- Use calming down strategies for toddlers, calming down steps for preschoolers and school-age children and calming down steps for pre-teens and teenagers.
- Plan for challenging situations where it might be hard for younger children to behave well. For example, ‘The shop we’re going to has lots of things that can break. It’s OK to look, but please don’t touch’. Give your child a gentle reminder as you enter the shop. For example, ‘Remember – just looking, OK?’
- Involve pre-teens and teenagers in problem-solving and negotiating difficult situations. For example, ‘I'm working all weekend, so I know it’ll be boring for you. Let’s figure out how you can make the most of the time’.
- Praise your child when they show self-regulation and manage a tricky situation. For example, ‘You were great at waiting for your turn’, or ‘I liked the way that you shared with Sam when he asked’.
- Try to model self-regulation for your child. For example, ‘I’d really like to keep gardening, but if I don’t clean up now I won’t get you to soccer on time’. Or ‘Let me write that on the calendar so I don’t forget’.
It’s important to match your expectations of behaviour to your child’s age and stage of development. This can help your child avoid the frustration that comes with not having the skills or understanding to do what they’re asked.
Problems with self-regulation
From time to time, different things can affect your child’s ability to self-regulate.
For example, tiredness, illness and changes to your child’s routine can all affect your child’s ability to regulate their reactions and behaviour. Also, some children have great self-regulation at child care, school or sport, but find it hard at home. Other children struggle in busy, noisy places like shopping centres. And as children get older, self-regulation might be challenging if they have a lot of assessment tasks or relationship difficulties.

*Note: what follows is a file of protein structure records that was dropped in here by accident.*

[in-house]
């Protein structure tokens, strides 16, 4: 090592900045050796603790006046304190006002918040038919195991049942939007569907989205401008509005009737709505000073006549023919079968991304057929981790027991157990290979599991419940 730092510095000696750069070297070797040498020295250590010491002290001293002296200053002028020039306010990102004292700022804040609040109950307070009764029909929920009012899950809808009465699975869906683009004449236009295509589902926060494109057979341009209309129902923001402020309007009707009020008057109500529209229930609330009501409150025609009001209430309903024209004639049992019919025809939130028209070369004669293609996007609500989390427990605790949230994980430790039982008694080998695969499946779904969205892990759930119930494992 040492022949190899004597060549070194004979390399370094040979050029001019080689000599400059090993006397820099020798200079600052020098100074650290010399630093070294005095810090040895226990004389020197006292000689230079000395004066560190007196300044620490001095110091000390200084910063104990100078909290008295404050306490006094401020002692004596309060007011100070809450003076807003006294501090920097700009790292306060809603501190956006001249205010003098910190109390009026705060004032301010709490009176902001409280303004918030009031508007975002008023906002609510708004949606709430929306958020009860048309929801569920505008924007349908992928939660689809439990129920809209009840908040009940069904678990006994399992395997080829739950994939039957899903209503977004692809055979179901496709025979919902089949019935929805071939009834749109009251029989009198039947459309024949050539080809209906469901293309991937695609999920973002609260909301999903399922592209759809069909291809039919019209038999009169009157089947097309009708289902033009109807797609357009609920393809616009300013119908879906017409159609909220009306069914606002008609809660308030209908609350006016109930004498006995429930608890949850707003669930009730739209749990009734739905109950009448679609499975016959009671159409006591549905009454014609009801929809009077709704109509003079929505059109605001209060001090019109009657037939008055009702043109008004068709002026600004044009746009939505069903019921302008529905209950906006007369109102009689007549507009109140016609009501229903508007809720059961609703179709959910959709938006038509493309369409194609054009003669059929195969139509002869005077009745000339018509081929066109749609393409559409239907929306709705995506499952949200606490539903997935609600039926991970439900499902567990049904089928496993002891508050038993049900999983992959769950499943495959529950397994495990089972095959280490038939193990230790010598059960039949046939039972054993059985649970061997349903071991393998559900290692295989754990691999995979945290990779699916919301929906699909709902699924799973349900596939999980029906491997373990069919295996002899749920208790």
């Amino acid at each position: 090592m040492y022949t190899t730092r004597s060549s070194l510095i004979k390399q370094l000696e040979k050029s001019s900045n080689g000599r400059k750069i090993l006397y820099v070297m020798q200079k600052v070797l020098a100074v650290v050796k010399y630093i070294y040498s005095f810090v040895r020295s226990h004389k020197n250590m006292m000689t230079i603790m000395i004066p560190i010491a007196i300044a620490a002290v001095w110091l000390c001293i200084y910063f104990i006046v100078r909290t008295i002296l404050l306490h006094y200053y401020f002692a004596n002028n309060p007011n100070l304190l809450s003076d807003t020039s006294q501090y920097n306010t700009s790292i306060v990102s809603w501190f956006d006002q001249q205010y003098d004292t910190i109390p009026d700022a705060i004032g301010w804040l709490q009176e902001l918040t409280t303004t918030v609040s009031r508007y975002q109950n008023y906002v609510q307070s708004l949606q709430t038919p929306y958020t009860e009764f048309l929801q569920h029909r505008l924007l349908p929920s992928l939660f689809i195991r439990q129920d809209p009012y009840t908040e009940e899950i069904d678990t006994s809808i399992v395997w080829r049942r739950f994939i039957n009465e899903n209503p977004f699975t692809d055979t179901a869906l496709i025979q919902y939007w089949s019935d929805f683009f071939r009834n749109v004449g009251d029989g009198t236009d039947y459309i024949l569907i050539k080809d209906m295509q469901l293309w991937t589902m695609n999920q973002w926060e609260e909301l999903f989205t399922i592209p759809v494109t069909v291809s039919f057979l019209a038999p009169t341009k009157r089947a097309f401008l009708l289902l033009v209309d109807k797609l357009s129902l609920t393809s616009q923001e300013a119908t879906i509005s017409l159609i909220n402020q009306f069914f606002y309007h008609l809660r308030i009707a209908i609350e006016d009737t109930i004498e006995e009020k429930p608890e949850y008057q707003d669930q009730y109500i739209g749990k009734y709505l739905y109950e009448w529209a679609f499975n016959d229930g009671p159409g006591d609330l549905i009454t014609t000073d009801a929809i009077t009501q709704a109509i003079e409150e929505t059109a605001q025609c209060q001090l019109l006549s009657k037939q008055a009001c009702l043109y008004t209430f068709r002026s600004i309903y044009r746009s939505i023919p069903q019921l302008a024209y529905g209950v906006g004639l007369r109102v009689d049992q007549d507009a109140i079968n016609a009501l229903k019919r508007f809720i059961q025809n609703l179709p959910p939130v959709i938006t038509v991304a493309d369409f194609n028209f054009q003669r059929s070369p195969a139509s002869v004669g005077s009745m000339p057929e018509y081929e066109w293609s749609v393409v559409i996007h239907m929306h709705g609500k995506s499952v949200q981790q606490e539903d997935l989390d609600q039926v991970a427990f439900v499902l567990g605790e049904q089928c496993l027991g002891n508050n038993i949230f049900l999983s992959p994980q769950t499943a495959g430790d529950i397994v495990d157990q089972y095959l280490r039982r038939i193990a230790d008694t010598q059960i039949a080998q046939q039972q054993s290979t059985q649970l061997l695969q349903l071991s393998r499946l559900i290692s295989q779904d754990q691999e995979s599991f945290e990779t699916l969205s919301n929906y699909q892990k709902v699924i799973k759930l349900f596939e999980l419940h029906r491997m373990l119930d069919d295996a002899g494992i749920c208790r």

Although these problems with self-regulation are fairly typical, it’s a good idea to speak with a professional if you’re worried about your child’s behaviour or you’re having trouble with your child’s behaviour as they get older. For example, you could talk to your GP, your child and family health nurse, or your child’s child care educator or teacher.
Consider seeking professional help if your child:
- seems to have more tantrums or difficult behaviour than other children of the same age
- is behaving in difficult or out-of-control ways more often as they get older
- is behaving in ways that are dangerous for themselves or others
- is difficult to discipline and your strategies for encouraging positive behaviour don’t seem to be working
- is very withdrawn and has a lot of trouble interacting with others
- doesn’t seem to have as many communication and social skills as other children of the same age.
If your child has challenging behaviour and is also autistic or has a disability, talk with the professionals who work with your child. They’ll be able to suggest ways to encourage positive behaviour and to help your child learn self-regulation skills.